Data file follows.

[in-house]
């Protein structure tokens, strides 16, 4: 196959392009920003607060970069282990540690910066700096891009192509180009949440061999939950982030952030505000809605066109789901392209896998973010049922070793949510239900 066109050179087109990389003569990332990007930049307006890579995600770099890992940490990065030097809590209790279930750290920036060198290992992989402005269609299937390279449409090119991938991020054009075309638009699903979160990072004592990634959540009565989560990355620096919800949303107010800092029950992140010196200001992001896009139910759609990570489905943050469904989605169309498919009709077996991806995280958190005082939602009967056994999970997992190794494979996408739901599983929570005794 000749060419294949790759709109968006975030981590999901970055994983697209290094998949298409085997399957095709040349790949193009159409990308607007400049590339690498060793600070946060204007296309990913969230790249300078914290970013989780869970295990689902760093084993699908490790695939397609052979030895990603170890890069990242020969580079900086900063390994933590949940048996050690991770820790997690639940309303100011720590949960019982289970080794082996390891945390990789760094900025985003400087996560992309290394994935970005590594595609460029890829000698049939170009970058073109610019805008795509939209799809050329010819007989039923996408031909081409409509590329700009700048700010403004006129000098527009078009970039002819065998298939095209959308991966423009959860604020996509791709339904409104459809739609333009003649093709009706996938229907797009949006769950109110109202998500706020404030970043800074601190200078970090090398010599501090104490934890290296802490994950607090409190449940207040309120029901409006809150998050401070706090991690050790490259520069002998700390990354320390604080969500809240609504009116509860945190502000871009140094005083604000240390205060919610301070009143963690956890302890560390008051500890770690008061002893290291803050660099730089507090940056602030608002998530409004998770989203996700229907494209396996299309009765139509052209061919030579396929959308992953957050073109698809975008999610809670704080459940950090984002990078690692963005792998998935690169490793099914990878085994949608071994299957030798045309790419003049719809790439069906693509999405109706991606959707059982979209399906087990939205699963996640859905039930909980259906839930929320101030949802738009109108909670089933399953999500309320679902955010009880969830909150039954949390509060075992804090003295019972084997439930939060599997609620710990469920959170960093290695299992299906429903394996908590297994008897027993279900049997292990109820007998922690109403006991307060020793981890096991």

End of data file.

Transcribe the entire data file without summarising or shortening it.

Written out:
[in-house]
């Protein structure tokens, strides 16, 4: 196959392009920003607060970069282990540690910066700096891009192509180009949440061999939950982030952030505000809605066109789901392209896998973010049922070793949510239900 066109050179087109990389003569990332990007930049307006890579995600770099890992940490990065030097809590209790279930750290920036060198290992992989402005269609299937390279449409090119991938991020054009075309638009699903979160990072004592990634959540009565989560990355620096919800949303107010800092029950992140010196200001992001896009139910759609990570489905943050469904989605169309498919009709077996991806995280958190005082939602009967056994999970997992190794494979996408739901599983929570005794 000749060419294949790759709109968006975030981590999901970055994983697209290094998949298409085997399957095709040349790949193009159409990308607007400049590339690498060793600070946060204007296309990913969230790249300078914290970013989780869970295990689902760093084993699908490790695939397609052979030895990603170890890069990242020969580079900086900063390994933590949940048996050690991770820790997690639940309303100011720590949960019982289970080794082996390891945390990789760094900025985003400087996560992309290394994935970005590594595609460029890829000698049939170009970058073109610019805008795509939209799809050329010819007989039923996408031909081409409509590329700009700048700010403004006129000098527009078009970039002819065998298939095209959308991966423009959860604020996509791709339904409104459809739609333009003649093709009706996938229907797009949006769950109110109202998500706020404030970043800074601190200078970090090398010599501090104490934890290296802490994950607090409190449940207040309120029901409006809150998050401070706090991690050790490259520069002998700390990354320390604080969500809240609504009116509860945190502000871009140094005083604000240390205060919610301070009143963690956890302890560390008051500890770690008061002893290291803050660099730089507090940056602030608002998530409004998770989203996700229907494209396996299309009765139509052209061919030579396929959308992953957050073109698809975008999610809670704080459940950090984002990078690692963005792998998935690169490793099914990878085994949608071994299957030798045309790419003049719809790439069906693509999405109706991606959707059982979209399906087990939205699963996640859905039930909980259906839930929320101030949802738009109108909670089933399953999500309320679902955010009880969830909150039954949390509060075992804090003295019972084997439930939060599997609620710990469920959170960093290695299992299906429903394996908590297994008897027993279900049997292990109820007998922690109403006991307060020793981890096991």